"After that, I am keeping my options open," said Kent.
For more information about supporting the STARS program visit http://www.smb.wsu.edu/STARS
Keeping Families Together
Nick Snider ('14 DVM) with his wife Jennifer and their two daughters.
Sometimes it takes many bends in the road to get where you are going. For Nick Snider ('14 DVM) he managed a coffee stand, he and his wife, Jennifer, worked as camp counselors, and he went back to school planning to become a biology teacher. But then he took his first virology and zoology classes and he was hooked. He knew his calling was to be a veterinarian.
"It is mentally stimulating and I get to work with people. Not just clients, but also staff," said Snider, a self-described people person. Many go into veterinary medicine because they love to work with animals, but for Nick it was because he also likes to work people. And that goes a long way for being a good veterinarian.
"Working with people is something I always liked. It is a bit of the camp counselor in me," he said.
That love for animals and caring for people made him a natural to receive the "Our Caring Profession Award," which is funded by John Mattoon ('84 DVM) and his wife, Jennifer Mattoon. The recipient is selected by the 4th year class as someone who has sincere compassion and caring for animals and people, excellence in mentoring and serving as a role model, and someone with good judgment and understanding.
"It was a huge honor to be voted as the gentle doctor by my class," said Snider. "It gives me a lot to live up to."
Snider also received the Thomas Montgomery Scholarship three years ago, which is given to non-traditional students with a family, and was the recipient of the Dr. & Mrs. E. Doyle Montgomery Scholarship.
The scholarships helped make it financially possible for him, Jennifer, and their two young daughters to live together in Pullman during his last two years at WSU. He commuted to Spokane during his second year where his wife was a Kindergarten teacher.
"These scholarships are a huge help on an already tight budget," said Snider. "Over the four years even small amounts really add up. They go a long way."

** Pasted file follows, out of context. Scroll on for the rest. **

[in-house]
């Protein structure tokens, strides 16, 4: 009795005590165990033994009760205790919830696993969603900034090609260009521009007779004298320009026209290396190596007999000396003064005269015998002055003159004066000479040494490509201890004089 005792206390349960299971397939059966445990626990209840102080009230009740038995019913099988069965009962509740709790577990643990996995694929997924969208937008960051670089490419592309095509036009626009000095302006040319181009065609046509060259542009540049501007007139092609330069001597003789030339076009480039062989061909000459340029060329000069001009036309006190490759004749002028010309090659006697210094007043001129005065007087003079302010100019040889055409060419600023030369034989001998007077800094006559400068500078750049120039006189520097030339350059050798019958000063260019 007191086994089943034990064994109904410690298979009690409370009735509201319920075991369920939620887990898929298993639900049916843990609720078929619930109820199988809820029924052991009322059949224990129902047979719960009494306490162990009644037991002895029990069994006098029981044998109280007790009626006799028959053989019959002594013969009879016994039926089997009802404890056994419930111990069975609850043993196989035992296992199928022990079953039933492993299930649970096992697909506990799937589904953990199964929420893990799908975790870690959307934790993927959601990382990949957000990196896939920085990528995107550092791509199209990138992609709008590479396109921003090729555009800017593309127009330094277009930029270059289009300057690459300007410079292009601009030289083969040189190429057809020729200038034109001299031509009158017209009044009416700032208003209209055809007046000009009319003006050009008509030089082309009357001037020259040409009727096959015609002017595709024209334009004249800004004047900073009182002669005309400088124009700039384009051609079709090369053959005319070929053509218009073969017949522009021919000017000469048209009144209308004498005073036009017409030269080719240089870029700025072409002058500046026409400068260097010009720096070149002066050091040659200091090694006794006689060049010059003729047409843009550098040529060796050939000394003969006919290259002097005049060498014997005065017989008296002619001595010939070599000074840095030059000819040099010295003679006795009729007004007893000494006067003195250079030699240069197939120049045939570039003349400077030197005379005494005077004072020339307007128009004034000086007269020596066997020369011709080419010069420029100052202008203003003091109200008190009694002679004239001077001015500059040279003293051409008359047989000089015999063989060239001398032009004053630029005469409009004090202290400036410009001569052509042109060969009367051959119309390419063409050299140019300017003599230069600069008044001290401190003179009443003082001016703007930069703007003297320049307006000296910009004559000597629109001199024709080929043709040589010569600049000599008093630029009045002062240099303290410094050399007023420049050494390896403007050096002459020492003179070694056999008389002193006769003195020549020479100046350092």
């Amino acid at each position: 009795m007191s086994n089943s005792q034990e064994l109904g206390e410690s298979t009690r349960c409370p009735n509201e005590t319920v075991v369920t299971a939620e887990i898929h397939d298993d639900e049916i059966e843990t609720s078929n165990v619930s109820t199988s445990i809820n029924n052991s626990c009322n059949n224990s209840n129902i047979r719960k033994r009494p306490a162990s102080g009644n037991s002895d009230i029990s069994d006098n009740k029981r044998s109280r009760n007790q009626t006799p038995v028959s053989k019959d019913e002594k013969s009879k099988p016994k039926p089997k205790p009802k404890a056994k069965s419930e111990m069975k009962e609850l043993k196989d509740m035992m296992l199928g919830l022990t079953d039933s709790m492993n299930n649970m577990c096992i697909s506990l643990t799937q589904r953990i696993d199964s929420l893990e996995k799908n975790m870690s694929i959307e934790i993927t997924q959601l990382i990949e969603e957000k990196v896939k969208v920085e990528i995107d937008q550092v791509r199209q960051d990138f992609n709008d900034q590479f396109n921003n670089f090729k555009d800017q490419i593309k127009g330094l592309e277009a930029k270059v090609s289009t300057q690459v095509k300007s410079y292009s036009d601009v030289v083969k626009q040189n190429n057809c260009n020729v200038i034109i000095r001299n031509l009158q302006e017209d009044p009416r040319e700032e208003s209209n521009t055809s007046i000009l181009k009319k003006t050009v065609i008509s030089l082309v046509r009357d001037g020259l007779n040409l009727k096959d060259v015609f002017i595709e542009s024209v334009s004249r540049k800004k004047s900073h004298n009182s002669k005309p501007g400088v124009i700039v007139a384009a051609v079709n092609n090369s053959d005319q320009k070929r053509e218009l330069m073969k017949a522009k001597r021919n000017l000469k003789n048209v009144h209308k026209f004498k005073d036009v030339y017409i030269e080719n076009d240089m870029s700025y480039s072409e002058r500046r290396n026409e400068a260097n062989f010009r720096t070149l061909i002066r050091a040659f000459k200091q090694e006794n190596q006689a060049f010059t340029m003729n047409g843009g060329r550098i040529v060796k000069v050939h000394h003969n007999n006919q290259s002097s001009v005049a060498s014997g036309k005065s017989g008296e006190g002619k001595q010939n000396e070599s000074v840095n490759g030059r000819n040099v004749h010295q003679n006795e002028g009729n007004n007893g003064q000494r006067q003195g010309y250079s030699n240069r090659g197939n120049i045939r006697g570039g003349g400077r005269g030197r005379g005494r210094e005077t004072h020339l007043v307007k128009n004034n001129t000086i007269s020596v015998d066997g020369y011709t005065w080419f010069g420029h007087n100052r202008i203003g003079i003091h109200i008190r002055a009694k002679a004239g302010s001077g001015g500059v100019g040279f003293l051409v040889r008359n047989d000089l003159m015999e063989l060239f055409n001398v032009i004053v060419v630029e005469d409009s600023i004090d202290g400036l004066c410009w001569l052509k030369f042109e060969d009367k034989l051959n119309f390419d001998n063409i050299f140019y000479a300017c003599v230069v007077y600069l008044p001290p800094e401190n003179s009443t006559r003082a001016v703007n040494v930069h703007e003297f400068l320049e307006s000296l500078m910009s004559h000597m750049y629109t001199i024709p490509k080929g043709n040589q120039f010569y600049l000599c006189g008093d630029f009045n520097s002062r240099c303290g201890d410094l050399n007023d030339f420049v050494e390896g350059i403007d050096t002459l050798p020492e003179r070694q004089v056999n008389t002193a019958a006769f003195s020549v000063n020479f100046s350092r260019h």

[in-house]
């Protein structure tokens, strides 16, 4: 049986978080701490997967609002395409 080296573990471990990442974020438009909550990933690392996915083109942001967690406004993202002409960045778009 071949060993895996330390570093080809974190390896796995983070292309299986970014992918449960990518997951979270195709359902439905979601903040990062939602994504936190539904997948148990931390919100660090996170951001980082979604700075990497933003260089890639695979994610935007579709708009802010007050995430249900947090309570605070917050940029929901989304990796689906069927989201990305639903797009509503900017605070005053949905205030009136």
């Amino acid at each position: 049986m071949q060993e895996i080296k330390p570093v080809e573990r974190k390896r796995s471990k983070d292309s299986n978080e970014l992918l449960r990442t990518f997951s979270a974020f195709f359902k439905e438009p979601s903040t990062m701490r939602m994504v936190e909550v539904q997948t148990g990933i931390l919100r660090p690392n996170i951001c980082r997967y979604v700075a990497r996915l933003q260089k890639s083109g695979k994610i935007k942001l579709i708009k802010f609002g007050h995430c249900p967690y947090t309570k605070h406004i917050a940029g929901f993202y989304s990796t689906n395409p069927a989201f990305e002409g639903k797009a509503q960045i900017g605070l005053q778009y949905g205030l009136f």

After graduation, he started working at SouthCare Animal Medical Center in Spokane. But one day he hopes to own his own practice.
As for receiving the Our Caring Profession Award, Snider was humbled to be honored by his classmates, and felt it was a special way to finish his final year.
"As classmates we go through a lot together," said Snider. "It was a nice way to end our time there and honor the relationships we built."
We Can Feed Our Patients Even Better Thanks to a New Diet Kitchen
(l-r) Emily Cross, Purina Veterinary Communications Manager;
Bryan Slinker, dean of the college;
Ainsley Bone (’11 DVM);
Harmon Rogers, former director of the Veterinary Teaching Hospital.
Feeding our patients the very best
nutrition got a whole lot easier thanks
to a partnership between WSU and the
Nestlé Purina Center for Nutrition
Excellence program. In the spring of
2013, the Veterinary Teaching Hospital
received the state-of-the-art dietary
kitchen thanks to a $70,000 gift from
Nestlé Purina to the college.
"Nestlé Purina partnered with Washington State University to install a
state-of-the-art diet kitchen, which provided a significant upgrade to the
hospital’s facilities," said Emily Cross, Purina Veterinary Communications
With the diet kitchen, veterinary students, residents and faculty have easier
access to therapeutic diets for hospitalized animals. A computer workstation
inside the kitchen allows students and veterinarians to use special nutrition
software to calculate optimal diets depending on a patient’s needs. There are
also dispensers for dozens of dry and canned pet foods that makes it easy to
prepare the special diets required by hospital patients.
"The organization in the kitchen is very helpful in making diet
recommendations based on patient conditions," said Matt Mickas, WSU small animal
For oncology patients, for instance, who greatly benefit from additional
calories and high quality nutrition, the kitchen can help veterinarians easily
find the optimal diet plan.
"When animals are really sick they can have food aversions," said Rebekah
Lewis, a WSU oncology resident. "Having a variety helps a lot because we can
try different foods."
Lewis explained that maintaining a
good quality of life for patients is the
goal. "We want them to be as happy and
comfortable as we can," she said.
"By providing ready access to optimally formulated diets, the kitchen
enhances the care and recovery of small animal patients," said Deb Sellon,
director of the Teaching Hospital. "It also is a great educational tool to help
veterinary students better understand how important nutrition is in a
comprehensive medical care plan for their patients."
Nestlé Purina also supports the WSU Pet Loss Support Hotline, the
Veterinary Clinical Communications Program, senior papers, scholarships, and our
Transitions Ceremony for third year students.
The state-of-the-art kitchen makes it easy to prepare special diets for